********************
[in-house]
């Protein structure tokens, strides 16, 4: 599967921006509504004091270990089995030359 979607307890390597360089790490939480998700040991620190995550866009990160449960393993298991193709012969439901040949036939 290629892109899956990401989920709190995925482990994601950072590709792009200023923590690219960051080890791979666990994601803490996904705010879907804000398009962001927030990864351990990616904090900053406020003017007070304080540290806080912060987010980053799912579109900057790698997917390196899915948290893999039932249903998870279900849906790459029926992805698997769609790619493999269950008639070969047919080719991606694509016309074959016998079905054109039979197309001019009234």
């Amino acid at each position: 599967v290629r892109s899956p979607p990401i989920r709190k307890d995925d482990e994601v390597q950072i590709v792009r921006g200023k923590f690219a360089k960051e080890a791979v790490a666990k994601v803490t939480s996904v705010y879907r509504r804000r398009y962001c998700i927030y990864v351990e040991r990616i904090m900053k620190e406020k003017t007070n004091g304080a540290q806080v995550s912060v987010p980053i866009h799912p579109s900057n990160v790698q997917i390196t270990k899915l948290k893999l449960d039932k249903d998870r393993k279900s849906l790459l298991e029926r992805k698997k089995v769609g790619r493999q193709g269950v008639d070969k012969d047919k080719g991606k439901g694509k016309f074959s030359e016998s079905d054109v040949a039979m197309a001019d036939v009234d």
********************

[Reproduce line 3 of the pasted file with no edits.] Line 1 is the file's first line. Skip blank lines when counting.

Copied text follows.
């Amino acid at each position: 599967v290629r892109s899956p979607p990401i989920r709190k307890d995925d482990e994601v390597q950072i590709v792009r921006g200023k923590f690219a360089k960051e080890a791979v790490a666990k994601v803490t939480s996904v705010y879907r509504r804000r398009y962001c998700i927030y990864v351990e040991r990616i904090m900053k620190e406020k003017t007070n004091g304080a540290q806080v995550s912060v987010p980053i866009h799912p579109s900057n990160v790698q997917i390196t270990k899915l948290k893999l449960d039932k249903d998870r393993k279900s849906l790459l298991e029926r992805k698997k089995v769609g790619r493999q193709g269950v008639d070969k012969d047919k080719g991606k439901g694509k016309f074959s030359e016998s079905d054109v040949a039979m197309a001019d036939v009234d």